Two years ago, Google admitted its Street View cars were collecting “payload data.” In other words, Google’s cars were capturing people’s personal information sent over unprotected Wi-Fi hotspots. After more than a year of investigating, the Federal Communications Commission has come to the conclusion that Google did not violate any laws, but still slapped it with a $25,000 fine for impeding the investigation.
According to The New York Times, Google was said to be unreachable by the FCC, and rejected requests to identify the individuals involved in the incident. Consequently the company was fined for its failure to cooperate, thereby violating the Communications Act of 1934. The fine is hardly an alarming fine for a company with deep pockets, which reported a net income of $2.89 billion in Q1 2012.
Because owners of unencrypted Wi-Fi hotspots failed to simply implement a password, the FCC decided that Google could not be found at fault for collecting unencrypted data. Unencrypted data could have been collected by just about anyone. Programs like Firesheep make it possible for even basic users to monitor the Web browsing habits of Wi-Fi users on the same network.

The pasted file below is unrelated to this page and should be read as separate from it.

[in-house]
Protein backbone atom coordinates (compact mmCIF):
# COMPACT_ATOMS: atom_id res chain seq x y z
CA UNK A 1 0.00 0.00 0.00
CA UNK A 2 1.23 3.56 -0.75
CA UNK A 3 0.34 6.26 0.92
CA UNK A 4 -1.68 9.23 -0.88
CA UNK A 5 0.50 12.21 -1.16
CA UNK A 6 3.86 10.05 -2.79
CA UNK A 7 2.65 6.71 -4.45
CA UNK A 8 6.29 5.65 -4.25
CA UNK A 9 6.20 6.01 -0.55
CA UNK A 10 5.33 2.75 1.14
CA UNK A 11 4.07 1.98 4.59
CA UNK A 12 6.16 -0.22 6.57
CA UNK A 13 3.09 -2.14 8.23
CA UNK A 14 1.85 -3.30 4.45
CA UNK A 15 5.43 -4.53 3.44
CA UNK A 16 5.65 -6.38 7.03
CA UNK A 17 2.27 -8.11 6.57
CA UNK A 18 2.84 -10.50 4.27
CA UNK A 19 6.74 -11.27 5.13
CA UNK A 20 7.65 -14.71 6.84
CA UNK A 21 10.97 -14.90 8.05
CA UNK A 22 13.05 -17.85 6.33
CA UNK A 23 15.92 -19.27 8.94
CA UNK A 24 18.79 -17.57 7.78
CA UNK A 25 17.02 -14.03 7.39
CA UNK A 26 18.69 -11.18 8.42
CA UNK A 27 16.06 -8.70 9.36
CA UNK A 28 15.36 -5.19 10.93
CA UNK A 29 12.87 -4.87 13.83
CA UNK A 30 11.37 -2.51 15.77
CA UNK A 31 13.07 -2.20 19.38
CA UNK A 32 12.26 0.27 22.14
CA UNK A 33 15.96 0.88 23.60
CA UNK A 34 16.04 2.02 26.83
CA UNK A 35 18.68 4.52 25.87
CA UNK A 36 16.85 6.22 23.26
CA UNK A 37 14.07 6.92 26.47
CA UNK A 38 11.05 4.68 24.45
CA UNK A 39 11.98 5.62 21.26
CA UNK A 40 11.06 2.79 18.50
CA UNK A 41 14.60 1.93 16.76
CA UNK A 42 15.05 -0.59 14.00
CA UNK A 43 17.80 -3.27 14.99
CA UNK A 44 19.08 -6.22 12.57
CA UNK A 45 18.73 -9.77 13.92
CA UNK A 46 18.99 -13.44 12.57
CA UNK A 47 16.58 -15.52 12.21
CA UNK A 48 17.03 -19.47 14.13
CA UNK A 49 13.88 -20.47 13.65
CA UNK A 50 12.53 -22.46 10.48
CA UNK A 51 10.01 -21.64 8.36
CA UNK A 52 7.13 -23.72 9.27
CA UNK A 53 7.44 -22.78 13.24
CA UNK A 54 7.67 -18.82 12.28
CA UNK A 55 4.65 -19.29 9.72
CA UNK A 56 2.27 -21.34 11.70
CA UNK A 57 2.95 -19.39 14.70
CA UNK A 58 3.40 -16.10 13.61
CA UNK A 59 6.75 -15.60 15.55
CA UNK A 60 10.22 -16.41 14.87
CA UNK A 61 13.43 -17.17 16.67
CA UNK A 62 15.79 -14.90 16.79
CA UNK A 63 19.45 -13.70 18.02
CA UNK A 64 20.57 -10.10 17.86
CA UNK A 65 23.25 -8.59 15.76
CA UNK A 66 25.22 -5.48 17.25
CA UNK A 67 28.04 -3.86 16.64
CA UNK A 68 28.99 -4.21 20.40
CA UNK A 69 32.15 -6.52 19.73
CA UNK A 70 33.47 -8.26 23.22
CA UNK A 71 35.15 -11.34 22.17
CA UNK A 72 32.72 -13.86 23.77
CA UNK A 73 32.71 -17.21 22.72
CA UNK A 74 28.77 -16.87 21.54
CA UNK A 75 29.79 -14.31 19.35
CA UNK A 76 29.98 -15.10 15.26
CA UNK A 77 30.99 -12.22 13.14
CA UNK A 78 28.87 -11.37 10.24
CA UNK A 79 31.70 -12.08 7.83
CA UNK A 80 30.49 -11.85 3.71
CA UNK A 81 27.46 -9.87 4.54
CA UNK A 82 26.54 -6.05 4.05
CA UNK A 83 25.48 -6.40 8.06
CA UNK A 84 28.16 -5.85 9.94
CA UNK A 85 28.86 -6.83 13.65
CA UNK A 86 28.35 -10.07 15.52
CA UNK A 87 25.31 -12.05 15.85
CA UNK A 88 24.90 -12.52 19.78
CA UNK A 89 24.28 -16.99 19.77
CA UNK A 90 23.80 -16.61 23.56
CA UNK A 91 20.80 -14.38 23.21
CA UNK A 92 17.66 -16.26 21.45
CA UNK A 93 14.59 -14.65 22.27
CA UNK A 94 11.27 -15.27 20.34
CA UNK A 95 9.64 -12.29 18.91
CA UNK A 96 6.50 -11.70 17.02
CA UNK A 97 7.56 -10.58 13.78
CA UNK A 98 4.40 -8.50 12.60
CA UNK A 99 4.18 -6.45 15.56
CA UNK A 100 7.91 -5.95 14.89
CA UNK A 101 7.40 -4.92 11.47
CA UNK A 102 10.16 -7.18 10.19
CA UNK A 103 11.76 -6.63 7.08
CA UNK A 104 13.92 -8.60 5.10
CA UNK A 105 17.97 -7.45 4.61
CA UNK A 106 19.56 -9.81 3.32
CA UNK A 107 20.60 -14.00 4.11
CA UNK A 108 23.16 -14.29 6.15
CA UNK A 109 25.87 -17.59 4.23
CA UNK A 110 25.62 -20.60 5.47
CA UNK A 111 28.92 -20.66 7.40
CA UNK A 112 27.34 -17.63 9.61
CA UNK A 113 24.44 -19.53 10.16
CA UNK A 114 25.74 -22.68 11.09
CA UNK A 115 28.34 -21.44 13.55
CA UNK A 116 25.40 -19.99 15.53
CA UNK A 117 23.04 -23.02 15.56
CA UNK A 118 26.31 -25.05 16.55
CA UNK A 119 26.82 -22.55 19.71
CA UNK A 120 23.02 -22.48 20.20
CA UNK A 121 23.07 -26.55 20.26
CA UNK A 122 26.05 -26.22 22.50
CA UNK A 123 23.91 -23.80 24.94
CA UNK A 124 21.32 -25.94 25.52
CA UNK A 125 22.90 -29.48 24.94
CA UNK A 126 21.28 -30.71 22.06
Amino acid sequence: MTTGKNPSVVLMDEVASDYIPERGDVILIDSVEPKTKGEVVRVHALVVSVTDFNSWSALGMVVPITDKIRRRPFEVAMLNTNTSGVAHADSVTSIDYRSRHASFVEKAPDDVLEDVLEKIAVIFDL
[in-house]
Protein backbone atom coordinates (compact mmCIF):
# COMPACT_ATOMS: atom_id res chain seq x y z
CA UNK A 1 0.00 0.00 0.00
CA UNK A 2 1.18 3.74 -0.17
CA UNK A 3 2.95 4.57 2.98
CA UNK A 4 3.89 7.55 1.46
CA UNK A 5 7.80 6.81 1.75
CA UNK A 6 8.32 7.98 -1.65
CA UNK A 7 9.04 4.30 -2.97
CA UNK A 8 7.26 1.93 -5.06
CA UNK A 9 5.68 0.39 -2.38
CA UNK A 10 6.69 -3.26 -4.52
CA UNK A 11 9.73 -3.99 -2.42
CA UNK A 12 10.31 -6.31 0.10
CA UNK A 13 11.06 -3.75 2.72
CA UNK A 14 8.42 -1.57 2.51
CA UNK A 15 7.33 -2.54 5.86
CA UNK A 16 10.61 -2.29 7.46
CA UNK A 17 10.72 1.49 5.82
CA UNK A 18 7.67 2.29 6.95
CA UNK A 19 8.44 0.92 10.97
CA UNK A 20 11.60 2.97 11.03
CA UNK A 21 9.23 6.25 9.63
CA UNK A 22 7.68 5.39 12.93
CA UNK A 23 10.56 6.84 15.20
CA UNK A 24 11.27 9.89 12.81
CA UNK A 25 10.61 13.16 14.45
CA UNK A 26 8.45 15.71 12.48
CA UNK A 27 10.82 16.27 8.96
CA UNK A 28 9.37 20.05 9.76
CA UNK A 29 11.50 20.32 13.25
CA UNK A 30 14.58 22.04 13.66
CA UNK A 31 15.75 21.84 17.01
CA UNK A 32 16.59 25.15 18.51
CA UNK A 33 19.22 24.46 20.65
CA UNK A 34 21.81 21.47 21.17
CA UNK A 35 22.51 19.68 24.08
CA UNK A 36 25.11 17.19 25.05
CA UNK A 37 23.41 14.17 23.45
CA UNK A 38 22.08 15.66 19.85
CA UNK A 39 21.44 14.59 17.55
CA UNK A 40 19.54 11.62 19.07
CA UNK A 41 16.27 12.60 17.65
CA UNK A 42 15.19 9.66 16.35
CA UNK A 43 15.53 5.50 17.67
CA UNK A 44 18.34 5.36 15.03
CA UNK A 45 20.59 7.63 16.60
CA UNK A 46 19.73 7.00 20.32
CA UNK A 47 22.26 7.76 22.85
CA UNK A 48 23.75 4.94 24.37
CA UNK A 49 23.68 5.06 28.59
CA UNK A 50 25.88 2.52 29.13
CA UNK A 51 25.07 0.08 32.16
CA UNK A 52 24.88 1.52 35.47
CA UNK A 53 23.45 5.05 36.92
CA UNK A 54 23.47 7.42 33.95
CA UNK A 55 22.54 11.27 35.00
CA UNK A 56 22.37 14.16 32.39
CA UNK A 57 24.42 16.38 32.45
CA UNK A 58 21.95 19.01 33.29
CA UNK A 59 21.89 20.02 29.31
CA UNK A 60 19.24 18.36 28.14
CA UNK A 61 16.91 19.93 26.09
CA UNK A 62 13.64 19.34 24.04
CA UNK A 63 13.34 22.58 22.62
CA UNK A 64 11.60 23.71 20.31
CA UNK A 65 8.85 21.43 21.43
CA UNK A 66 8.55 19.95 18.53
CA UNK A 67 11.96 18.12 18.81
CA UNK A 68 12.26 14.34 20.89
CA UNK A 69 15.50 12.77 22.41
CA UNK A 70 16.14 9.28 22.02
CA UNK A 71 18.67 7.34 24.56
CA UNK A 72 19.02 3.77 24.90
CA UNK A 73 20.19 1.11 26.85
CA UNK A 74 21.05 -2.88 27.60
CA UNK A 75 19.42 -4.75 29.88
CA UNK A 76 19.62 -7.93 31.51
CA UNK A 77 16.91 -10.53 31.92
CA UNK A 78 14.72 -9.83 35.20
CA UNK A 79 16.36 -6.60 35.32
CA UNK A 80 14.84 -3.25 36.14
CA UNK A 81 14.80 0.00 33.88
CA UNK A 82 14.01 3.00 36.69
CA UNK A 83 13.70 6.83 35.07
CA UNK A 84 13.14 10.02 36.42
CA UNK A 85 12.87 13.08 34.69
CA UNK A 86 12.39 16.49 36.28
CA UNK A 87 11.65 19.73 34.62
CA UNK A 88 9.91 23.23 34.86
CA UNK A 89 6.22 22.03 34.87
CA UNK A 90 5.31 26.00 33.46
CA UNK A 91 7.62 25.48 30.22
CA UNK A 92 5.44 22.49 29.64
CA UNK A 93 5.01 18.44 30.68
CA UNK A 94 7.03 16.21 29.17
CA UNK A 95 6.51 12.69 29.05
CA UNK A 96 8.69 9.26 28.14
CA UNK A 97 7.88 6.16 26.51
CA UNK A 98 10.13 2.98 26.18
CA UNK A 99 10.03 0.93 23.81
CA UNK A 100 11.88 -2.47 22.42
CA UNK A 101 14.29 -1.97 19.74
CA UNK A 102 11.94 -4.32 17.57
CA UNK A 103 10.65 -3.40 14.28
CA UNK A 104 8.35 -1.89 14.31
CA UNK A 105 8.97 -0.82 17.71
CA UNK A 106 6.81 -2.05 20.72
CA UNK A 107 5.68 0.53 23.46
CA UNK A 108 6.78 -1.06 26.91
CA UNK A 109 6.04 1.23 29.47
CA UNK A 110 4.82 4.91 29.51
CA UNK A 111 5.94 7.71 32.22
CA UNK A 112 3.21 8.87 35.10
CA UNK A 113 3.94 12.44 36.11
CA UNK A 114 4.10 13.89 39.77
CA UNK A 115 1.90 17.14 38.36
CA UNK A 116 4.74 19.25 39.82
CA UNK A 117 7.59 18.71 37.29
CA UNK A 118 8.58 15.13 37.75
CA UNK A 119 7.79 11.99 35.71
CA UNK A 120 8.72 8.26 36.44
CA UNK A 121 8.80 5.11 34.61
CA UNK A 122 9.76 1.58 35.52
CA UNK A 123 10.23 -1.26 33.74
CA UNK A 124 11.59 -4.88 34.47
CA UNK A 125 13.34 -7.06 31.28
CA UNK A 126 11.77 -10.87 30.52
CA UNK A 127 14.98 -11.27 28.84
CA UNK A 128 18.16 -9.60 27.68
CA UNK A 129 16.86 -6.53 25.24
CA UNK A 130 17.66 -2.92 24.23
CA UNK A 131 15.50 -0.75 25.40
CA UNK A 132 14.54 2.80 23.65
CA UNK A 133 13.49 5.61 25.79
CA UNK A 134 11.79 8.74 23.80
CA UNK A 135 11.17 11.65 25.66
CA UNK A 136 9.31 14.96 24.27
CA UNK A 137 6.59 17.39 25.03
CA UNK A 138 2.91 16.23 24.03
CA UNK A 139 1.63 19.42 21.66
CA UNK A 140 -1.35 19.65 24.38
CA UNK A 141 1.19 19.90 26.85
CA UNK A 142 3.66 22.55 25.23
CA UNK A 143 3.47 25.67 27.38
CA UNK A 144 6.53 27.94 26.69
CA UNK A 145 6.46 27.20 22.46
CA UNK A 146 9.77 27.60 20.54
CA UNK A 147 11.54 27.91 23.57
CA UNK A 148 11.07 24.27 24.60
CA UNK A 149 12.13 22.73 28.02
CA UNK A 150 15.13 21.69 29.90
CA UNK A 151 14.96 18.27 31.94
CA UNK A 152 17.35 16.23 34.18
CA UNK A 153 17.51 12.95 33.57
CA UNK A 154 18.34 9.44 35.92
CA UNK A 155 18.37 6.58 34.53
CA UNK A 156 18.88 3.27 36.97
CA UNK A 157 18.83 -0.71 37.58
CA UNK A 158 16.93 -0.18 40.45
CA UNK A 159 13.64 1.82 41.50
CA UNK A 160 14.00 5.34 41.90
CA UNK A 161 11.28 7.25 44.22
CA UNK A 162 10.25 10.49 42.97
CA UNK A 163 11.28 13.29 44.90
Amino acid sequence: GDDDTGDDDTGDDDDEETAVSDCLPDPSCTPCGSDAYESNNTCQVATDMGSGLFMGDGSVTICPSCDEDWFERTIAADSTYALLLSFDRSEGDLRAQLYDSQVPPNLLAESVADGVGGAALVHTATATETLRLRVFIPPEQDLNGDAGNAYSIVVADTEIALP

Google insisted it had no intentions of using the collected data, which included e-mails, instant messages, Web addresses and other identifiable information. Once given the green light by the FCC, Google confirmed that it would destroy the data.
The FCC’s fine is rather diminutive in comparison to the €100,000 that was charged to Google by the French Commission on Computing and Liberty for collecting payload data, again from unencrypted Wi-Fi networks.
So did Google do it intentionally, or not?
On one hand, engineering the capability for Street View cars to even obtain payload data is rather suspect, but what doesn’t Google already know about us? Most of us search exclusively through Google. Thanks to Google Plus, Google knows who our friends are. Gmail will even recommend email recipients from knowing the relevant email correspondences, while suggesting the appropriate ads based on what we’re writing. Google Chrome knows what websites we frequent.
For those of you worried about your privacy, this case is a reminder about just how susceptible many of us are when we fail to take precautionary measures to protect our data.
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